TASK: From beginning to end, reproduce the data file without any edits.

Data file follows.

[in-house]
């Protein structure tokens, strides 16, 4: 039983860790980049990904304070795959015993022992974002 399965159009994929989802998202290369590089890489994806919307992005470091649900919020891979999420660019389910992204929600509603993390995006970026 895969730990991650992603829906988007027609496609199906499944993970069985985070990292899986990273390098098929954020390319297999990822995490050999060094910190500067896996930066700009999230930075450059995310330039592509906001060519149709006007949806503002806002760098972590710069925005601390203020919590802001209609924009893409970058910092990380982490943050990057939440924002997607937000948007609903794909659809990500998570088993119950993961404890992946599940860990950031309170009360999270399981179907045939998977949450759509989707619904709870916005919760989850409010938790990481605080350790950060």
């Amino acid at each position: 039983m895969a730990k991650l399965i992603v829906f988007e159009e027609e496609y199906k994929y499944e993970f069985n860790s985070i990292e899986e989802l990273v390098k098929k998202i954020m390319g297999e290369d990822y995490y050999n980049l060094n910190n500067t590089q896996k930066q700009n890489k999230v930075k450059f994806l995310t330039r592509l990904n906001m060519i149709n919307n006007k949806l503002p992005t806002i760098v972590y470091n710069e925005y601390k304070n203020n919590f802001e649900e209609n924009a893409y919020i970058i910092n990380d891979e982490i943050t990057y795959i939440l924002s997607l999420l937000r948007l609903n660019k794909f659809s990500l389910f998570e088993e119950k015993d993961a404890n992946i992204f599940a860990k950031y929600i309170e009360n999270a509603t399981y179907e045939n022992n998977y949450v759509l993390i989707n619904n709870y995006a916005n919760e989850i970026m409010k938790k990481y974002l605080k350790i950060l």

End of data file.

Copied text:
[in-house]
């Protein structure tokens, strides 16, 4: 039983860790980049990904304070795959015993022992974002 399965159009994929989802998202290369590089890489994806919307992005470091649900919020891979999420660019389910992204929600509603993390995006970026 895969730990991650992603829906988007027609496609199906499944993970069985985070990292899986990273390098098929954020390319297999990822995490050999060094910190500067896996930066700009999230930075450059995310330039592509906001060519149709006007949806503002806002760098972590710069925005601390203020919590802001209609924009893409970058910092990380982490943050990057939440924002997607937000948007609903794909659809990500998570088993119950993961404890992946599940860990950031309170009360999270399981179907045939998977949450759509989707619904709870916005919760989850409010938790990481605080350790950060």
């Amino acid at each position: 039983m895969a730990k991650l399965i992603v829906f988007e159009e027609e496609y199906k994929y499944e993970f069985n860790s985070i990292e899986e989802l990273v390098k098929k998202i954020m390319g297999e290369d990822y995490y050999n980049l060094n910190n500067t590089q896996k930066q700009n890489k999230v930075k450059f994806l995310t330039r592509l990904n906001m060519i149709n919307n006007k949806l503002p992005t806002i760098v972590y470091n710069e925005y601390k304070n203020n919590f802001e649900e209609n924009a893409y919020i970058i910092n990380d891979e982490i943050t990057y795959i939440l924002s997607l999420l937000r948007l609903n660019k794909f659809s990500l389910f998570e088993e119950k015993d993961a404890n992946i992204f599940a860990k950031y929600i309170e009360n999270a509603t399981y179907e045939n022992n998977y949450v759509l993390i989707n619904n709870y995006a916005n919760e989850i970026m409010k938790k990481y974002l605080k350790i950060l």